Missile-ruined buildings and Baghdad International Airport were a constant backdrop for Dilks during his time in Iraq.
Missile-ruined buildings and Baghdad International Airport were a constant backdrop for Dilks during his time in Iraq.
Jason Dilks
Economics '95

As a student trudging to class on 100-degree days or years later as a U.S. Department of Defense economist navigating the deserts of Iraq, Jason Dilks has experienced his share of hot weather. A Plano native, Dilks attended Plano East Senior High and served in the U.S. Army Reserves before pursuing his bachelor's degree in economics from the School of Economic, Political and Policy Sciences in the early 1990s. "The single greatest contribution UT Dallas made to my career was its approach to education and the interdisciplinary approach to solving problems," said Dilks. "Even though I was in the economics program, I was in plenty of political science and math classes — I got a lot of broad exposure. When I work to solve problems today, I tend to take a broader approach than your typical focused economist."

During his time in Baghdad, Dilks worked with some of the highest-ranking military commanders, including David H. Petraeus, Commanding General of Multi-National Forces in Iraq
During his time in Baghdad, Dilks worked with some of the highest-ranking military commanders, including David H. Petraeus, Commanding General of Multi-National Forces in Iraq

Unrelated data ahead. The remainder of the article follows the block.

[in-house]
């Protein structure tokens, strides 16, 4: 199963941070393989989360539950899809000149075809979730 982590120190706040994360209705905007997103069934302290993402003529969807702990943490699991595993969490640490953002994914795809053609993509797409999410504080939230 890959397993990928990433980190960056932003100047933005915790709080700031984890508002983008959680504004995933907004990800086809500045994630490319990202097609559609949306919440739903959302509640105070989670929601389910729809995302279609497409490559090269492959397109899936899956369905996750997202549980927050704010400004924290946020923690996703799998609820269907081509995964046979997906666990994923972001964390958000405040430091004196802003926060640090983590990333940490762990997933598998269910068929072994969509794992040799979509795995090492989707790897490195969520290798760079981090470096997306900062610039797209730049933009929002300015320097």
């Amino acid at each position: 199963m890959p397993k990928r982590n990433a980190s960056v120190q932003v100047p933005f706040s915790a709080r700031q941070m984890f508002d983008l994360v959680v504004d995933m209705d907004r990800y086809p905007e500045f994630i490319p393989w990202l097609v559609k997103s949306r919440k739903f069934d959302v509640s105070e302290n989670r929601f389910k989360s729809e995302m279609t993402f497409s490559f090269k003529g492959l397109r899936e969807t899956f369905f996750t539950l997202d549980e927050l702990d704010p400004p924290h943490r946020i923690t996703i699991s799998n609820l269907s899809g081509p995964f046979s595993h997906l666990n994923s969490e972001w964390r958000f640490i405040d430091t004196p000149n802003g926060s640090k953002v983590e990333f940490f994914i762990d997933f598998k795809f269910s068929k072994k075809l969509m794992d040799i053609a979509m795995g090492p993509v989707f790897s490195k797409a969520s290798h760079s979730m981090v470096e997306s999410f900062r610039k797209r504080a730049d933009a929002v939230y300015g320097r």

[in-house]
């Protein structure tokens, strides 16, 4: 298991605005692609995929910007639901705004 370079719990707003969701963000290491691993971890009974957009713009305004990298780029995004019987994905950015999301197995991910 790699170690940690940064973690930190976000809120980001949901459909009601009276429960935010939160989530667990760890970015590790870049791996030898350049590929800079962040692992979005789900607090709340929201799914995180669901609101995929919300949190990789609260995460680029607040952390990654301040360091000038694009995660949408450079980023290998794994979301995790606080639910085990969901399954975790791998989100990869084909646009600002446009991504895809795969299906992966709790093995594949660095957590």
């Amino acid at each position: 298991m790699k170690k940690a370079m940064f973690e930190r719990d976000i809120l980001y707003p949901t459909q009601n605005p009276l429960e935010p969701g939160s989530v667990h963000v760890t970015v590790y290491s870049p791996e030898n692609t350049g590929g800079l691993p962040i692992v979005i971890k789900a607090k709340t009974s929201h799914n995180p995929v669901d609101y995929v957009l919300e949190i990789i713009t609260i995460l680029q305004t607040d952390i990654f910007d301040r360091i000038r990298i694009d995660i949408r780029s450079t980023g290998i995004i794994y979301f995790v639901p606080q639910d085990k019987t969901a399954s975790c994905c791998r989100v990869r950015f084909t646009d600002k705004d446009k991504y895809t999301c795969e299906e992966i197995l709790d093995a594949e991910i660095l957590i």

Dilks' long-time mentor and UT Dallas professor, Barry Seldon, encouraged him to attend graduate school at his own alma mater, Duke University. Dilks wasn't disappointed by the experience. "I was surrounded by students who attended Stanford and Harvard, but I was just as prepared and sometimes better prepared because of my degree from UT Dallas," said Dilks, who has a master's in economics. Ready to put his education to the test, Dilks started working for the DOD in 2004, spending much of his five years with the agency in Iraq, advising the U.S. military on policy and programs aimed at helping rebuild the economy there.

Dilks, 37, recently moved on to another federal agency. As an economics officer with the U.S. State Department, Dilks is a world traveler, advising U.S. embassy personnel in Europe, Asia and the Middle East on economic and policy matters. His UT Dallas experience also fostered a desire for lifelong learning, as Dilks is now pursuing a master's degree in applied and computational mathematics at Johns Hopkins University. "This degree isn't necessary for advancement in my current job, I just enjoy being challenged to learn new things."
Office of Development and Alumni Relations
Interested in connecting with a specific school or have a question about any external relations topic?
Please visit our staff website to find the appropriate contact.


Contact Us!